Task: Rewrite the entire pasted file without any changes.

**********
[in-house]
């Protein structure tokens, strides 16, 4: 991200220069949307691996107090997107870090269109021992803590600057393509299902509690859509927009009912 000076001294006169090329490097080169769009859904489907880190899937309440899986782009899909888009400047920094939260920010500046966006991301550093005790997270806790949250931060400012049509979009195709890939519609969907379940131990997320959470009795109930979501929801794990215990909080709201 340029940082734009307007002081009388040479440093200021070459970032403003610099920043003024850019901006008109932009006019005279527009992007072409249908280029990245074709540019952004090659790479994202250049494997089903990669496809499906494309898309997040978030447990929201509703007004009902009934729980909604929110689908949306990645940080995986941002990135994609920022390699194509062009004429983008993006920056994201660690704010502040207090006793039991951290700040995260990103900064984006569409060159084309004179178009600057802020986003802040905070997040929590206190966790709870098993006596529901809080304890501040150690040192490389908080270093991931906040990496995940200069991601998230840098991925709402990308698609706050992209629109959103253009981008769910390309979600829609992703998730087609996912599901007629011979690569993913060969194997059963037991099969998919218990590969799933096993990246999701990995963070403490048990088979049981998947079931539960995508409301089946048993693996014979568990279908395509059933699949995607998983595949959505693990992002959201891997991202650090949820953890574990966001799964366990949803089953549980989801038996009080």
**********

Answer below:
[in-house]
């Protein structure tokens, strides 16, 4: 991200220069949307691996107090997107870090269109021992803590600057393509299902509690859509927009009912 000076001294006169090329490097080169769009859904489907880190899937309440899986782009899909888009400047920094939260920010500046966006991301550093005790997270806790949250931060400012049509979009195709890939519609969907379940131990997320959470009795109930979501929801794990215990909080709201 340029940082734009307007002081009388040479440093200021070459970032403003610099920043003024850019901006008109932009006019005279527009992007072409249908280029990245074709540019952004090659790479994202250049494997089903990669496809499906494309898309997040978030447990929201509703007004009902009934729980909604929110689908949306990645940080995986941002990135994609920022390699194509062009004429983008993006920056994201660690704010502040207090006793039991951290700040995260990103900064984006569409060159084309004179178009600057802020986003802040905070997040929590206190966790709870098993006596529901809080304890501040150690040192490389908080270093991931906040990496995940200069991601998230840098991925709402990308698609706050992209629109959103253009981008769910390309979600829609992703998730087609996912599901007629011979690569993913060969194997059963037991099969998919218990590969799933096993990246999701990995963070403490048990088979049981998947079931539960995508409301089946048993693996014979568990279908395509059933699949995607998983595949959505693990992002959201891997991202650090949820953890574990966001799964366990949803089953549980989801038996009080």